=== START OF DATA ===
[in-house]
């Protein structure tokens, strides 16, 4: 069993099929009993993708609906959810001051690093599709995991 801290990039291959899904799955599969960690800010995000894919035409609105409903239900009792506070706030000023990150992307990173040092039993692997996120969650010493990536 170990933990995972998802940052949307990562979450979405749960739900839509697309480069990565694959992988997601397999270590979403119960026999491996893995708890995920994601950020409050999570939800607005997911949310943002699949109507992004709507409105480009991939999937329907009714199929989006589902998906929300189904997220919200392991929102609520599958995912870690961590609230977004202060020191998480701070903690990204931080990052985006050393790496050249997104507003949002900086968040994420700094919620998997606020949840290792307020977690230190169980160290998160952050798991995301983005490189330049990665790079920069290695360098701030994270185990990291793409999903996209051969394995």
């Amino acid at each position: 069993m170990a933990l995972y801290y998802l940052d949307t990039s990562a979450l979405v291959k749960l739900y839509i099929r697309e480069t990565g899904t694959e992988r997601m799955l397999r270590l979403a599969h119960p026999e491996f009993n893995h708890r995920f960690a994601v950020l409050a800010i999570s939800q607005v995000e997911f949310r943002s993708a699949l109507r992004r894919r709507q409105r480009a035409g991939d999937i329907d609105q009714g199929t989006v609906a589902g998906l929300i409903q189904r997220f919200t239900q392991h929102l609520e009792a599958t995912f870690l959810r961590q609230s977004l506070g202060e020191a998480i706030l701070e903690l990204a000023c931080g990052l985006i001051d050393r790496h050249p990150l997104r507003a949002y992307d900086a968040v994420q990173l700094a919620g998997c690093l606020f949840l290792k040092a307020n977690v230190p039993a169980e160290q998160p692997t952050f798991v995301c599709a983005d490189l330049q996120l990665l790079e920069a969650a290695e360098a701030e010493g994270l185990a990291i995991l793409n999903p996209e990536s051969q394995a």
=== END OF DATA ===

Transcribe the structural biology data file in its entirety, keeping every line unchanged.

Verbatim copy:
[in-house]
């Protein structure tokens, strides 16, 4: 069993099929009993993708609906959810001051690093599709995991 801290990039291959899904799955599969960690800010995000894919035409609105409903239900009792506070706030000023990150992307990173040092039993692997996120969650010493990536 170990933990995972998802940052949307990562979450979405749960739900839509697309480069990565694959992988997601397999270590979403119960026999491996893995708890995920994601950020409050999570939800607005997911949310943002699949109507992004709507409105480009991939999937329907009714199929989006589902998906929300189904997220919200392991929102609520599958995912870690961590609230977004202060020191998480701070903690990204931080990052985006050393790496050249997104507003949002900086968040994420700094919620998997606020949840290792307020977690230190169980160290998160952050798991995301983005490189330049990665790079920069290695360098701030994270185990990291793409999903996209051969394995």
């Amino acid at each position: 069993m170990a933990l995972y801290y998802l940052d949307t990039s990562a979450l979405v291959k749960l739900y839509i099929r697309e480069t990565g899904t694959e992988r997601m799955l397999r270590l979403a599969h119960p026999e491996f009993n893995h708890r995920f960690a994601v950020l409050a800010i999570s939800q607005v995000e997911f949310r943002s993708a699949l109507r992004r894919r709507q409105r480009a035409g991939d999937i329907d609105q009714g199929t989006v609906a589902g998906l929300i409903q189904r997220f919200t239900q392991h929102l609520e009792a599958t995912f870690l959810r961590q609230s977004l506070g202060e020191a998480i706030l701070e903690l990204a000023c931080g990052l985006i001051d050393r790496h050249p990150l997104r507003a949002y992307d900086a968040v994420q990173l700094a919620g998997c690093l606020f949840l290792k040092a307020n977690v230190p039993a169980e160290q998160p692997t952050f798991v995301c599709a983005d490189l330049q996120l990665l790079e920069a969650a290695e360098a701030e010493g994270l185990a990291i995991l793409n999903p996209e990536s051969q394995a």